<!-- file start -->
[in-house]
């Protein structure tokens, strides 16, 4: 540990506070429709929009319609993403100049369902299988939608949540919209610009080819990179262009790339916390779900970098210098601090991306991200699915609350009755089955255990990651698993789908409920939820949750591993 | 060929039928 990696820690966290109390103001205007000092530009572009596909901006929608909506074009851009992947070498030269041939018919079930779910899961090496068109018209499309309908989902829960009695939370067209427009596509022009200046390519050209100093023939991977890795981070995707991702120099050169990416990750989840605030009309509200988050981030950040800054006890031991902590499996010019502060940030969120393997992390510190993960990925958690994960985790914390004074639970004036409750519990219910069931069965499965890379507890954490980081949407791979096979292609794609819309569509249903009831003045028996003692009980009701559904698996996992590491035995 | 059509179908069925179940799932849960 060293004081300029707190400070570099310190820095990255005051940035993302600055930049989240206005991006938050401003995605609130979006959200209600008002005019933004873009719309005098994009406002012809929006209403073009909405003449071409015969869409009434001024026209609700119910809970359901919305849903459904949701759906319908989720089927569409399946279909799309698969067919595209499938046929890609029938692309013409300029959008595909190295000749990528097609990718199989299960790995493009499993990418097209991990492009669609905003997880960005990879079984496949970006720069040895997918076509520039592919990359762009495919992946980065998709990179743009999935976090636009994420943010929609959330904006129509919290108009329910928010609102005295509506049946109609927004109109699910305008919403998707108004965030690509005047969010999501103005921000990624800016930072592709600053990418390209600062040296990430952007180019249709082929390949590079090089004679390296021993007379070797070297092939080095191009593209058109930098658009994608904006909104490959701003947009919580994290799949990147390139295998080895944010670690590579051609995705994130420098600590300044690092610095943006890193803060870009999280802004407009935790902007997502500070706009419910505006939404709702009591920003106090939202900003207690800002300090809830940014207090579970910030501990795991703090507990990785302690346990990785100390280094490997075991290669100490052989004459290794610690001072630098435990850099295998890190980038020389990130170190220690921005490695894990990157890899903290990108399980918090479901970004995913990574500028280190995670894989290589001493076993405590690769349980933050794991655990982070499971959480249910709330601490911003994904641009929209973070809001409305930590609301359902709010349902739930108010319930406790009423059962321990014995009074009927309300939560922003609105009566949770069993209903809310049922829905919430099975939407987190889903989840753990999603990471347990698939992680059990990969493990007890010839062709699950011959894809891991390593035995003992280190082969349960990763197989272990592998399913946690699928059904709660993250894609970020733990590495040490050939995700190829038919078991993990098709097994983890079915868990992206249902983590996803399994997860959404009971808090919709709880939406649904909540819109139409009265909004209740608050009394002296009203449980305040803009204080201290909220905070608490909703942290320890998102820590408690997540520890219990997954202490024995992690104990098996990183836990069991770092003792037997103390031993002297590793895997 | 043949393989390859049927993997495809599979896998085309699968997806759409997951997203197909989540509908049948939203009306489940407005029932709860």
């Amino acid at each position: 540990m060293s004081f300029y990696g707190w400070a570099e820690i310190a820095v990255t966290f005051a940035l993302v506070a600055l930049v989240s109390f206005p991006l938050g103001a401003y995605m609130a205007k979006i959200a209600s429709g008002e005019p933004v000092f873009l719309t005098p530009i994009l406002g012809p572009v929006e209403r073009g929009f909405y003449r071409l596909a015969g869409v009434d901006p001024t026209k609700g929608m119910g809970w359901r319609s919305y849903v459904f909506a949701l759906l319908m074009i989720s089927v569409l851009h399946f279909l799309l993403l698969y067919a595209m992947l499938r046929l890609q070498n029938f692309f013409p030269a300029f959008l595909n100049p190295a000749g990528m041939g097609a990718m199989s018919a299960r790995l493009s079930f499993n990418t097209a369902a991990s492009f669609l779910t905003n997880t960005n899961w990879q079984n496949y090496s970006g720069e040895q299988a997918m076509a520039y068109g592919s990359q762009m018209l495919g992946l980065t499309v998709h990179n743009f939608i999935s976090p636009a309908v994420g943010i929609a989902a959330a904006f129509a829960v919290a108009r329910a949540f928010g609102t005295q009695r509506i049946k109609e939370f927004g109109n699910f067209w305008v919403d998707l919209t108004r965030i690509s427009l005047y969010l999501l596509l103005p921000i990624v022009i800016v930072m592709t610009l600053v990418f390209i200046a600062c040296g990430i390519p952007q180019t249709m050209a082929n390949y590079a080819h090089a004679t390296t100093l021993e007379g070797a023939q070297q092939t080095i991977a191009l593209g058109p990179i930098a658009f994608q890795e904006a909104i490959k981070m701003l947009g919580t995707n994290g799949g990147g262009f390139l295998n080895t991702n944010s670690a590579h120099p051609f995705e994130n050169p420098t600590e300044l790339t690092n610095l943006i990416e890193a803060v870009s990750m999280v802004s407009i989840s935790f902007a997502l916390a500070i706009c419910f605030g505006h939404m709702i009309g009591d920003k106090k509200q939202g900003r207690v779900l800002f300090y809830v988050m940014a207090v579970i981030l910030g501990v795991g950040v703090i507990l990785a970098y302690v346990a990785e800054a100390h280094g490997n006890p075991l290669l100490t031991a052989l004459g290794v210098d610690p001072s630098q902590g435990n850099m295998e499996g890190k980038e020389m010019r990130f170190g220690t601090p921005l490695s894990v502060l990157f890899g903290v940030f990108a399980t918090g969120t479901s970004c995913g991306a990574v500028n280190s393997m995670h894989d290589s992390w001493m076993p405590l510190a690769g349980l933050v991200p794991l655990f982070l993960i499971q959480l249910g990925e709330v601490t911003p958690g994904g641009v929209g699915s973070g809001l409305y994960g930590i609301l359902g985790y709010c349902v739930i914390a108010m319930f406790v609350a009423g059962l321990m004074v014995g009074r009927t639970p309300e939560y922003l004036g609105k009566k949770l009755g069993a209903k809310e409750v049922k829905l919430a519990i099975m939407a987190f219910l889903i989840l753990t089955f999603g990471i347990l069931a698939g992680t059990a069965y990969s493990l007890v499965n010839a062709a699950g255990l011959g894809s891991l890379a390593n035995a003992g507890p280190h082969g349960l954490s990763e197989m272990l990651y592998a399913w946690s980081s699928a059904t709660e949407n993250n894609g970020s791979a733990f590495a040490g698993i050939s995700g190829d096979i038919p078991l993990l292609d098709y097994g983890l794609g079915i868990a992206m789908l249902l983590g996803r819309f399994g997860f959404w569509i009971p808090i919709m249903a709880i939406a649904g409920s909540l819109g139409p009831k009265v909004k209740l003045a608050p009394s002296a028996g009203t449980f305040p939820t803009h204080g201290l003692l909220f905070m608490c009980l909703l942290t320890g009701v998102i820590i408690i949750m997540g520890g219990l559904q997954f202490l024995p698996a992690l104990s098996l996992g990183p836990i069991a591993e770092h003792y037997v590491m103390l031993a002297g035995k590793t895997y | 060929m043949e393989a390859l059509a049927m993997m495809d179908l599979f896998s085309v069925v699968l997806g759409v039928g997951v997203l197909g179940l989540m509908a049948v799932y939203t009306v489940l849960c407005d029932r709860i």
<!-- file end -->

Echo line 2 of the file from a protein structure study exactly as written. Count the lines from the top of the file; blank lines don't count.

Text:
């Protein structure tokens, strides 16, 4: 540990506070429709929009319609993403100049369902299988939608949540919209610009080819990179262009790339916390779900970098210098601090991306991200699915609350009755089955255990990651698993789908409920939820949750591993 | 060929039928 990696820690966290109390103001205007000092530009572009596909901006929608909506074009851009992947070498030269041939018919079930779910899961090496068109018209499309309908989902829960009695939370067209427009596509022009200046390519050209100093023939991977890795981070995707991702120099050169990416990750989840605030009309509200988050981030950040800054006890031991902590499996010019502060940030969120393997992390510190993960990925958690994960985790914390004074639970004036409750519990219910069931069965499965890379507890954490980081949407791979096979292609794609819309569509249903009831003045028996003692009980009701559904698996996992590491035995 | 059509179908069925179940799932849960 060293004081300029707190400070570099310190820095990255005051940035993302600055930049989240206005991006938050401003995605609130979006959200209600008002005019933004873009719309005098994009406002012809929006209403073009909405003449071409015969869409009434001024026209609700119910809970359901919305849903459904949701759906319908989720089927569409399946279909799309698969067919595209499938046929890609029938692309013409300029959008595909190295000749990528097609990718199989299960790995493009499993990418097209991990492009669609905003997880960005990879079984496949970006720069040895997918076509520039592919990359762009495919992946980065998709990179743009999935976090636009994420943010929609959330904006129509919290108009329910928010609102005295509506049946109609927004109109699910305008919403998707108004965030690509005047969010999501103005921000990624800016930072592709600053990418390209600062040296990430952007180019249709082929390949590079090089004679390296021993007379070797070297092939080095191009593209058109930098658009994608904006909104490959701003947009919580994290799949990147390139295998080895944010670690590579051609995705994130420098600590300044690092610095943006890193803060870009999280802004407009935790902007997502500070706009419910505006939404709702009591920003106090939202900003207690800002300090809830940014207090579970910030501990795991703090507990990785302690346990990785100390280094490997075991290669100490052989004459290794610690001072630098435990850099295998890190980038020389990130170190220690921005490695894990990157890899903290990108399980918090479901970004995913990574500028280190995670894989290589001493076993405590690769349980933050794991655990982070499971959480249910709330601490911003994904641009929209973070809001409305930590609301359902709010349902739930108010319930406790009423059962321990014995009074009927309300939560922003609105009566949770069993209903809310049922829905919430099975939407987190889903989840753990999603990471347990698939992680059990990969493990007890010839062709699950011959894809891991390593035995003992280190082969349960990763197989272990592998399913946690699928059904709660993250894609970020733990590495040490050939995700190829038919078991993990098709097994983890079915868990992206249902983590996803399994997860959404009971808090919709709880939406649904909540819109139409009265909004209740608050009394002296009203449980305040803009204080201290909220905070608490909703942290320890998102820590408690997540520890219990997954202490024995992690104990098996990183836990069991770092003792037997103390031993002297590793895997 | 043949393989390859049927993997495809599979896998085309699968997806759409997951997203197909989540509908049948939203009306489940407005029932709860």